A major benefit of electrified cars is the ability to recapture energy normally lost as heat when braking.
Known as regenerative braking, the electric motor that powers the wheels of a hybrid or EV can act as a generator whenever the driver lifts off the accelerator. The kinetic energy of the moving vehicle spins the generator which charges the battery and slows down the vehicle.
In many EVs, the driver is able to select the severity of the regenerative braking, and in some cases it can be strong enough to bring a vehicle to a complete stop, meaning the driver doesn't even need to tap the brakes. This is known as one-pedal driving.
2020 Mini Cooper SE at the Nürburgring
In Mini's new Cooper SE electric hatch, there are two levels of regenerative braking severity (0.11 and 0.19 g), which the driver can select with a toggle switch. The stronger of these is severe enough that Mini was able to take its Cooper SE on a lap of the Nürburgring without engaging the brakes. That's impressive considering the 'Ring's 12.9-mile length and severe elevation changes.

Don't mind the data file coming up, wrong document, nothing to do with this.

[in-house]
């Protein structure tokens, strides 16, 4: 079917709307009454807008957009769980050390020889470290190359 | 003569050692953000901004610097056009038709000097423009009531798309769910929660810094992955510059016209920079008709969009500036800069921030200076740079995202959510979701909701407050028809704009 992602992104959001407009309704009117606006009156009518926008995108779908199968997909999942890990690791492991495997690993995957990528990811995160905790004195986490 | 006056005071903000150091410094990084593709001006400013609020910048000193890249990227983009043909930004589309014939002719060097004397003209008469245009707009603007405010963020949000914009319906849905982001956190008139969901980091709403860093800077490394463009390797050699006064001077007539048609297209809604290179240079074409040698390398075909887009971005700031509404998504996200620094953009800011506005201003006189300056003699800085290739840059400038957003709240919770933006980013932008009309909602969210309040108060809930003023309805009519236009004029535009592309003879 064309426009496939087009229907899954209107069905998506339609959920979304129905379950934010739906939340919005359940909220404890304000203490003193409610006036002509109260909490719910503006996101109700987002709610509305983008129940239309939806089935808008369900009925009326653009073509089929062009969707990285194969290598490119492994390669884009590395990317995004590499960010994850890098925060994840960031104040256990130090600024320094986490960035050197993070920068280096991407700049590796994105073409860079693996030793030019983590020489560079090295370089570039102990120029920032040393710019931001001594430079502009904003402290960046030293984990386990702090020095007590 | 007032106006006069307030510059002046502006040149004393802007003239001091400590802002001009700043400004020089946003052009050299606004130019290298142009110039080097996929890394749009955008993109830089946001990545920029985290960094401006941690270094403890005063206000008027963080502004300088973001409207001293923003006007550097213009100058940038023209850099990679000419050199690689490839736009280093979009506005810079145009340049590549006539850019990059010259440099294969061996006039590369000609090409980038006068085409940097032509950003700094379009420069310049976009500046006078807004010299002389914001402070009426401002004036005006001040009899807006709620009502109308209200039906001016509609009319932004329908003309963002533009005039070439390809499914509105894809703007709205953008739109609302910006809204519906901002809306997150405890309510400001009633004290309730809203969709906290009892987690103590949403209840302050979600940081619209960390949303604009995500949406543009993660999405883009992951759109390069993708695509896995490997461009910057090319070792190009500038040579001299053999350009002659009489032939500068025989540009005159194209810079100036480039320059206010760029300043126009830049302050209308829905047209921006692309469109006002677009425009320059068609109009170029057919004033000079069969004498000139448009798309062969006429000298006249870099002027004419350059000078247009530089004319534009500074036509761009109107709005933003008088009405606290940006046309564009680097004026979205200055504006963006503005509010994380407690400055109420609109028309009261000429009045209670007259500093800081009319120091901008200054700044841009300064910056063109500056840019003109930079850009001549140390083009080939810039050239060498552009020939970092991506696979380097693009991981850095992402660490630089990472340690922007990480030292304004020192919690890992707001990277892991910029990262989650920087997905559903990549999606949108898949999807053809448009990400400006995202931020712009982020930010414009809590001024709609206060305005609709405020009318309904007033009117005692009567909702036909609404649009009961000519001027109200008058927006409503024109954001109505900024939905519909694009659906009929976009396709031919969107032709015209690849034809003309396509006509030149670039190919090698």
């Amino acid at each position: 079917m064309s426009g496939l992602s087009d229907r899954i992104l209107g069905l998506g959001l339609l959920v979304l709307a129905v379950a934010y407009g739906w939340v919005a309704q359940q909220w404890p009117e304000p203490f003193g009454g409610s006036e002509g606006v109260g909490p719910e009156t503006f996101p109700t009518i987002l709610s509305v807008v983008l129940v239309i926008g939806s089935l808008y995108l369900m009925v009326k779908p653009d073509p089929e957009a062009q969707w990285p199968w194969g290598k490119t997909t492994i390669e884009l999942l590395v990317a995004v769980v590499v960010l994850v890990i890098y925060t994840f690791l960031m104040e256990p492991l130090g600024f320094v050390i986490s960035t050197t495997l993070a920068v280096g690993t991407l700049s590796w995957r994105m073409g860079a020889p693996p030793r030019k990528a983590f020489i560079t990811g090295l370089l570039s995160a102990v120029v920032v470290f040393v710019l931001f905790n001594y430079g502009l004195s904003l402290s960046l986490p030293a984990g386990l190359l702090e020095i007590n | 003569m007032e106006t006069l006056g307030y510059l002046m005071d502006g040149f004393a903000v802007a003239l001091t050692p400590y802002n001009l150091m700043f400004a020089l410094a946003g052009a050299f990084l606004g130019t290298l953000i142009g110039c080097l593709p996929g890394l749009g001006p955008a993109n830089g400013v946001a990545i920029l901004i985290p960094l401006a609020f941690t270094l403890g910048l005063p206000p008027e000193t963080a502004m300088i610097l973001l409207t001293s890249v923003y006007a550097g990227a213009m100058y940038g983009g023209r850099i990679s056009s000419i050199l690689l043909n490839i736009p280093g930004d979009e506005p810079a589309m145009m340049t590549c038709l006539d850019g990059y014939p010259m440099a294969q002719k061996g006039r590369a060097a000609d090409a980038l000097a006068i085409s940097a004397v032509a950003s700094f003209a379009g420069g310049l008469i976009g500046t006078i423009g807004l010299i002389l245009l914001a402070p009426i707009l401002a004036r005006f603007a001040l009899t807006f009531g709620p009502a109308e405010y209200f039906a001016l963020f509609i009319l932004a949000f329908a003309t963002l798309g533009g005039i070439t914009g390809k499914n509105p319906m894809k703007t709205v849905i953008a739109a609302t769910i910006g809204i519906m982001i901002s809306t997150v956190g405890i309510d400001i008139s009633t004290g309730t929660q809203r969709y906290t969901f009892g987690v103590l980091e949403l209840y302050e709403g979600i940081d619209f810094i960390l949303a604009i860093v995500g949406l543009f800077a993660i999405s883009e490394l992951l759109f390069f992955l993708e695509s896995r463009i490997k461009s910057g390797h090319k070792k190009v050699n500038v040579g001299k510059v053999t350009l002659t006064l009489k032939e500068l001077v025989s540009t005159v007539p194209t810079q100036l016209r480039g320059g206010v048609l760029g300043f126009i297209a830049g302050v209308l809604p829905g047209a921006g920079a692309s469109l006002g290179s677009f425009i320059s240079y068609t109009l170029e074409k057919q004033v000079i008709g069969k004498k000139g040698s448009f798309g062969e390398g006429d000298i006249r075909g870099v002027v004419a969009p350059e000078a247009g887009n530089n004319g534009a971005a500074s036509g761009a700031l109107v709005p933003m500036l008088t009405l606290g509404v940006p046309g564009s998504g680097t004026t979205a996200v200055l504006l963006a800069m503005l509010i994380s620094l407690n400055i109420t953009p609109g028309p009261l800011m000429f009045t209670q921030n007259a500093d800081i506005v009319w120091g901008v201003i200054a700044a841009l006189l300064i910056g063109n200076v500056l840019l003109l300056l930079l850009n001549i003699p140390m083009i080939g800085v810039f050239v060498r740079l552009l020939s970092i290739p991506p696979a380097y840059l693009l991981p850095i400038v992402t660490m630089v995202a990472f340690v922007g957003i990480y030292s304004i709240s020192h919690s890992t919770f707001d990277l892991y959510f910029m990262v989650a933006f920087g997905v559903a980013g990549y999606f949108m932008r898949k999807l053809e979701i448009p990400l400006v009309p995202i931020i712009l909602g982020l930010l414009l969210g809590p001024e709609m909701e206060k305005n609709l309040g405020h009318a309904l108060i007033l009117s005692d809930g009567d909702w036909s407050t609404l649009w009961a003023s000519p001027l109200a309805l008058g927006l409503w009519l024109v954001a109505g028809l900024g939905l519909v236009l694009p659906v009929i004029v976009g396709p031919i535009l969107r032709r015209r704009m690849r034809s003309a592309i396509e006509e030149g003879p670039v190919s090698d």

Before you go out and try this yourself, note that the driver couldn't just attack the racetrack at full speed. They had to drive in a manner that would allow the regenerative braking to slow the vehicle enough so that it could make the 73 corners without running off the track.
The Mini Cooper SE is based on the Hardtop and arrives for the 2020 model year with a single electric motor at the front axle rated at 181 horsepower and 199 pound-feet of torque. Mini quotes a 0-62 mph time of 7.3 seconds and a top speed of 93.2 mph. The battery is a 35.2-kilowatt-hour lithium-ion unit that's expected to deliver an EPA-rated range of 114 miles.